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Kissinger On China

We talk with Henry Kissinger about China and the American future.

Dr. Henry Kissinger, left, U.S. then-Presidential National Security Adviser, shakes hands with Chinese Premier Zhou Enlai of the People's Republic of China at their meeting at Government Guest House in Beijing, China, July 9, 1971. (AP)

Dr. Henry Kissinger, then-Presidential National Security Adviser, with Chinese Premier Zhou Enlai of the People's Republic of China in Beijing, China, 1971. (AP)

Henry Kissinger sees the world through a hard realpolitik and a lot of history. Too hard a view for many, but just right for Richard Nixon.  Kissinger famously opened the door that sent Nixon on his world-changing trip to China.

Sipped tea with Zhou Enlai, China was quaint then.   Big but weak and poor.  Now China’s big and strong.  And four decades after Nixon to China, Henry Kissinger is sharing his long China view.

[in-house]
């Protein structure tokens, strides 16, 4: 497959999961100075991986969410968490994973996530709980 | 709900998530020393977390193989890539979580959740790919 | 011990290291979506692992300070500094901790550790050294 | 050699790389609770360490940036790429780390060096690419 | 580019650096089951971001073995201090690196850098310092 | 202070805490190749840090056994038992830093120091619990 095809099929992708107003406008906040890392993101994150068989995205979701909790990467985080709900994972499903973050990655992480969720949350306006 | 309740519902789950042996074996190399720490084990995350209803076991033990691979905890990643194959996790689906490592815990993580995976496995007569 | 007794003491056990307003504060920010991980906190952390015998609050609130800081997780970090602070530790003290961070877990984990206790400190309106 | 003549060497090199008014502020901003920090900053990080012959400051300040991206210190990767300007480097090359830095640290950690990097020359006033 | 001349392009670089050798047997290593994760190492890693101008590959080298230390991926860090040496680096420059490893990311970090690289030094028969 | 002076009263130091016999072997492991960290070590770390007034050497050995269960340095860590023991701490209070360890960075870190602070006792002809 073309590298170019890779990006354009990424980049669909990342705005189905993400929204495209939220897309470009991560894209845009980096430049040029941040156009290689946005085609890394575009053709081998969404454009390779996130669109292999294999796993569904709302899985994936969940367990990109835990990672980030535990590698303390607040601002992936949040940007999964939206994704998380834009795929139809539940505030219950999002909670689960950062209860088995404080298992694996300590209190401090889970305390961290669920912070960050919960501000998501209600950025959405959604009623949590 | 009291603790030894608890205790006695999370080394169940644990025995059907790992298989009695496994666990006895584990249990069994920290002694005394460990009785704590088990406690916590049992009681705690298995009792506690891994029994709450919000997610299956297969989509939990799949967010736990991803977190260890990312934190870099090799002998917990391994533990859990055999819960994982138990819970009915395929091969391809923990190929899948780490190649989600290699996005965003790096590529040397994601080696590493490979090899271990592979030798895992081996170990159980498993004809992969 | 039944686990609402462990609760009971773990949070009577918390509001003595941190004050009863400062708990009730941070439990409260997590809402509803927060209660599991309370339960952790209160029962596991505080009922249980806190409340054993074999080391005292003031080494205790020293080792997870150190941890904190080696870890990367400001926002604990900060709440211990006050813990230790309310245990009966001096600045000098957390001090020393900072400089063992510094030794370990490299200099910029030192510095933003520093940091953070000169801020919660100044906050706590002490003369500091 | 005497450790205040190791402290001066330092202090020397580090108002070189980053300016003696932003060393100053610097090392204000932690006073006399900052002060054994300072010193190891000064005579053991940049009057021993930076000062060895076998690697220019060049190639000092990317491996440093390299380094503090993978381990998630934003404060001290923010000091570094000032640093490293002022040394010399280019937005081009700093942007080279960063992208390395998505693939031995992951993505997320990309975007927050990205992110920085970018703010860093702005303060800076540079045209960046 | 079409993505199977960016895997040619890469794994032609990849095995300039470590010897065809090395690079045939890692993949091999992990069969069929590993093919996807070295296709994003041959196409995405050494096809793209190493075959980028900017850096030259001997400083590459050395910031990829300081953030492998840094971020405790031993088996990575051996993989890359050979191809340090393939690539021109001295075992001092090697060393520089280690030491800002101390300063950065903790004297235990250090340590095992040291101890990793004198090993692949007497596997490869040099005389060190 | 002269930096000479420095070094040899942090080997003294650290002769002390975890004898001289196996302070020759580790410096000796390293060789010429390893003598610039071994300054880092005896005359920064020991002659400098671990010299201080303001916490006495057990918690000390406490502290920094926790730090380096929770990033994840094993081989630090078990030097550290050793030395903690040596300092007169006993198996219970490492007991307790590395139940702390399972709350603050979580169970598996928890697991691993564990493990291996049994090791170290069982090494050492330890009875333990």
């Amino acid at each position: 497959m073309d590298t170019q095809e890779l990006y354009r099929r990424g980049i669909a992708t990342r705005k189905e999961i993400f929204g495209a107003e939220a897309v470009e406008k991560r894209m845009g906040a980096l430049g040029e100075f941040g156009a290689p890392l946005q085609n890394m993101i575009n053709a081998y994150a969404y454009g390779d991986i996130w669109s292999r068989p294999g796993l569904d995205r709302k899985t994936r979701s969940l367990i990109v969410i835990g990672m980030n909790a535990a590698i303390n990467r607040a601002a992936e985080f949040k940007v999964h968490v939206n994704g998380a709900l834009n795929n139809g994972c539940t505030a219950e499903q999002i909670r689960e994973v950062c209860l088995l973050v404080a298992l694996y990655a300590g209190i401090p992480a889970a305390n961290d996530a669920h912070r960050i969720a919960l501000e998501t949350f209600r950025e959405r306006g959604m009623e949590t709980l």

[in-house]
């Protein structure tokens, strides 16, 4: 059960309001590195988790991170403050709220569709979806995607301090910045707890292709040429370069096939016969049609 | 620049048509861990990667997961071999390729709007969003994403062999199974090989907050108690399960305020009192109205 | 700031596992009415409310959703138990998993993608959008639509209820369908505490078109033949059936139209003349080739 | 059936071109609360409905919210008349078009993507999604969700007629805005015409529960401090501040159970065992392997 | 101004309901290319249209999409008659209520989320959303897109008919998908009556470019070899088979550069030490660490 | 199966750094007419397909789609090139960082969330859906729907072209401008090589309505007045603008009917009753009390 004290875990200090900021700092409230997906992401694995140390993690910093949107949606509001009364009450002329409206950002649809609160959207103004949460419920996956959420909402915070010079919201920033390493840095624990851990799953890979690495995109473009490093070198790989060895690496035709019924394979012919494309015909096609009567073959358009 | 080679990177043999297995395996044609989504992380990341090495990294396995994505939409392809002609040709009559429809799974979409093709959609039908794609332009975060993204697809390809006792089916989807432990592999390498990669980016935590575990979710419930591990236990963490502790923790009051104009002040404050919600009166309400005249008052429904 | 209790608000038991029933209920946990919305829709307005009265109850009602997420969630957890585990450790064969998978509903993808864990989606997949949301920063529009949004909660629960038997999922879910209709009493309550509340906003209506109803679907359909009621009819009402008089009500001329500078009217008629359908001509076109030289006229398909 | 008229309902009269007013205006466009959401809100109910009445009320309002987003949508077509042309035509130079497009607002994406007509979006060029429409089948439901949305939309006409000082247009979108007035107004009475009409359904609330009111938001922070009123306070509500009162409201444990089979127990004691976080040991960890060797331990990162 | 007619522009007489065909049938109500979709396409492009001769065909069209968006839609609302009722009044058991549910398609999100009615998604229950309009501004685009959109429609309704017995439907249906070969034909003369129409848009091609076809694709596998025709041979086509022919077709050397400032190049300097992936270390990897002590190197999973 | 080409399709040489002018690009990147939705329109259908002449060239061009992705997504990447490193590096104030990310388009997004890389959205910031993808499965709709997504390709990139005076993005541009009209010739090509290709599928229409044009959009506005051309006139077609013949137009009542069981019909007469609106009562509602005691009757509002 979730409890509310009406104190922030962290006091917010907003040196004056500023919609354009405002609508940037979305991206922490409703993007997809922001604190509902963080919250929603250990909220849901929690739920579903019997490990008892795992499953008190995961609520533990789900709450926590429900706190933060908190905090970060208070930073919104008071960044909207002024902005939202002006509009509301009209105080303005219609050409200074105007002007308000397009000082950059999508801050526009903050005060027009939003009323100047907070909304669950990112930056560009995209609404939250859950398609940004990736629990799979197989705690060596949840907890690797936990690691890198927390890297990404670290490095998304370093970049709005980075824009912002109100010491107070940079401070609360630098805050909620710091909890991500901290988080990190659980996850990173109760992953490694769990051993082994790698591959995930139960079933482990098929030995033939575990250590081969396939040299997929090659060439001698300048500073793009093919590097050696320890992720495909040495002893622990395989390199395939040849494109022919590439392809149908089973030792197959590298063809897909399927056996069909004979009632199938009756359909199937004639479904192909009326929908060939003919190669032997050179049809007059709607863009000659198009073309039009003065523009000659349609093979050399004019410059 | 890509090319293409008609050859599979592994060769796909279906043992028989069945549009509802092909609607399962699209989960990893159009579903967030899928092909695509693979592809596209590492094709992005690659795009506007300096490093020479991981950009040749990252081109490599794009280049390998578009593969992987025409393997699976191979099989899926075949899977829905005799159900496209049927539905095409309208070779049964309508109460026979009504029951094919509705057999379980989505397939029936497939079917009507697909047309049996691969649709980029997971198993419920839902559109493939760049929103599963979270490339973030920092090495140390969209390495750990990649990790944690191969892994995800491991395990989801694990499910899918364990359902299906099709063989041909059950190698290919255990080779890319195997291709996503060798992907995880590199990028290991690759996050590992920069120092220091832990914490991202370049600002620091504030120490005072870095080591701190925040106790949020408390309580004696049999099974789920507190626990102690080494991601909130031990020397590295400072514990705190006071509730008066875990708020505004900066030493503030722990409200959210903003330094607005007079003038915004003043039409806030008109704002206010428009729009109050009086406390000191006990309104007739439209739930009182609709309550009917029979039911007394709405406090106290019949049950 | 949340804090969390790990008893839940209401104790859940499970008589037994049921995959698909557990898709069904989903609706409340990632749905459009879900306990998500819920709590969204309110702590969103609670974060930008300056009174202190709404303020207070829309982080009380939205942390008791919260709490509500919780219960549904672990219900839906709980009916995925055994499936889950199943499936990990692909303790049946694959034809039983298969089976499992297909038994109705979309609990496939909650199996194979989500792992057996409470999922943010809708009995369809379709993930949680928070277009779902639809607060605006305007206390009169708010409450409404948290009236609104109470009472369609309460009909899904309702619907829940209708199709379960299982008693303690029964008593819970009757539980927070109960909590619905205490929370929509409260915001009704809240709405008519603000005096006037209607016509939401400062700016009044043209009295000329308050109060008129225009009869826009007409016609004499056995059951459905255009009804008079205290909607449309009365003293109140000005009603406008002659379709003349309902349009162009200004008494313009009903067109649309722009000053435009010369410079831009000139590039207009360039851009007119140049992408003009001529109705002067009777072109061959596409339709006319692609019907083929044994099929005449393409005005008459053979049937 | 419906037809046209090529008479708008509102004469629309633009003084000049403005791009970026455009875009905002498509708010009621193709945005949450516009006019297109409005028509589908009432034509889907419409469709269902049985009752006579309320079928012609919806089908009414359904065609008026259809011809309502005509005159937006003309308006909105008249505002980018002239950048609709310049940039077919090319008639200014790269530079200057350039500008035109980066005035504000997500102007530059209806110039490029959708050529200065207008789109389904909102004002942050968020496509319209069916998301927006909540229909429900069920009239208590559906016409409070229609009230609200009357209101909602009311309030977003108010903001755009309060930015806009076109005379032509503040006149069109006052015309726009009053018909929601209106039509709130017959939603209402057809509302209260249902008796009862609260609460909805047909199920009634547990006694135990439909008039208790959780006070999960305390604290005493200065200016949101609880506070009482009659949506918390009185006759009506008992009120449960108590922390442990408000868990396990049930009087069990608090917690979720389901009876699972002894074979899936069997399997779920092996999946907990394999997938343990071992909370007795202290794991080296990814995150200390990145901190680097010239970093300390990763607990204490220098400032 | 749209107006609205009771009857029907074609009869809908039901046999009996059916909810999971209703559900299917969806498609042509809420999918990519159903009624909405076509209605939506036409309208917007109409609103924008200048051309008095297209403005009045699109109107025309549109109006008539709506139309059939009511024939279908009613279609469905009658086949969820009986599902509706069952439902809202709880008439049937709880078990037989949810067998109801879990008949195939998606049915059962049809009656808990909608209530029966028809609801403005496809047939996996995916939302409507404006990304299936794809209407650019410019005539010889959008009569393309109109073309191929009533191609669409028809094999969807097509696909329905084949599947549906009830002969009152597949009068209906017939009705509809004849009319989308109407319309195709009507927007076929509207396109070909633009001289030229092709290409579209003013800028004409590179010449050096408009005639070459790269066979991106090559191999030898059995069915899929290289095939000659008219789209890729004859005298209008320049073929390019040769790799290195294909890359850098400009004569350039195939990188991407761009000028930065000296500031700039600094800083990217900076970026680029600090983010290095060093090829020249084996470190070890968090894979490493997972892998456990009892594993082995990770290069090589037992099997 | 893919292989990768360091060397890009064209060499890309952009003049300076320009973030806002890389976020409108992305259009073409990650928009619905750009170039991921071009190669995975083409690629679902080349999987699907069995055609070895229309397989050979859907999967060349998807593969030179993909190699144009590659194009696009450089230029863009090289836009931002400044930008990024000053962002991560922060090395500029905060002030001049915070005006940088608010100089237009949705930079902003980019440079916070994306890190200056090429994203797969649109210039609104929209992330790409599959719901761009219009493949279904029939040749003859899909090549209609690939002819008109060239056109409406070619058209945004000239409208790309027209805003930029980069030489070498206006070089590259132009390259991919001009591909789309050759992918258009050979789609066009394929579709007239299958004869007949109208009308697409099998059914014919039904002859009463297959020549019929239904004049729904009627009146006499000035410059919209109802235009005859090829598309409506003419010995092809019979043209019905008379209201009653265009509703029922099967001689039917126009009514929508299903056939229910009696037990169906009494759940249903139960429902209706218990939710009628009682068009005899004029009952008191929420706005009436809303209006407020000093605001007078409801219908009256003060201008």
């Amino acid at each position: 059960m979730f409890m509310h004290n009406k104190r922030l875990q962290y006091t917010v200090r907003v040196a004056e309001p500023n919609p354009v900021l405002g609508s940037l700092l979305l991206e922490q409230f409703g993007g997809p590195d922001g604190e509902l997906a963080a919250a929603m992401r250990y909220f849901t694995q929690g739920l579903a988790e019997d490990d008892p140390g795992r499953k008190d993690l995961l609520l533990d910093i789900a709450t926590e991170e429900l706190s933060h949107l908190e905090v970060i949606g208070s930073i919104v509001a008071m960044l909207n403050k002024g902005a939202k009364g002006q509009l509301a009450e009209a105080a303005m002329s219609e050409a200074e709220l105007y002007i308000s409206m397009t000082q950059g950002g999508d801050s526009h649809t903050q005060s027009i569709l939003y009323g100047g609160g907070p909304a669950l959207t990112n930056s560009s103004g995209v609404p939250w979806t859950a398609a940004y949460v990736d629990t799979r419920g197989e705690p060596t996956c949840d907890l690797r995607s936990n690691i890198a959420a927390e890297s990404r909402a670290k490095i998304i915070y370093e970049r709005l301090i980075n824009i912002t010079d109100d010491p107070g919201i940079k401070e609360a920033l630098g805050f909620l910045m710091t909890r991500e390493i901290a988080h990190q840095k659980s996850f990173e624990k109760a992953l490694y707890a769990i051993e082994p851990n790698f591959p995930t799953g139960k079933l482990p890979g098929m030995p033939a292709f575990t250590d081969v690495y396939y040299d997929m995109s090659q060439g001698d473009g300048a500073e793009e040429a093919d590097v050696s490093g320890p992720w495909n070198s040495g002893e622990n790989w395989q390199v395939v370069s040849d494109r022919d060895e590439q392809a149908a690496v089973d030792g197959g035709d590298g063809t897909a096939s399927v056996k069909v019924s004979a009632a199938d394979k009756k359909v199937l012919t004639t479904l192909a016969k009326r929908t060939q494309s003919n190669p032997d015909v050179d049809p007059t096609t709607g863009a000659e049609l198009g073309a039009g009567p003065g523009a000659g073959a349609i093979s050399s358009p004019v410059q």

How to think about the new superpower.  How to understand its motivations.   How the United States should respond.

Today, On Point:  Henry Kissinger, on China.

- Tom Ashbrook

Guests:

Henry Kissinger, National Security Advisor and Secretary of State under Presidents Nixon and Ford. The author of many books on diplomacy, his new book is called “On China.” Currently, Kissinger is the chairman of Kissinger Associates, a consulting firm with clients around the world, including in China. During the Vietnam War, he received the Nobel Peace Prize in 1973 along with North Vietnamese Politburo Member Le Duc Tho for their ceasefire negotiations, which generated a lot of controversy.

Li Jin, a professor of finance at the Harvard Business School. He has taught at Fudan University in Shanghai and served as a consultant for Shanghai International Securities Co. Ltd.

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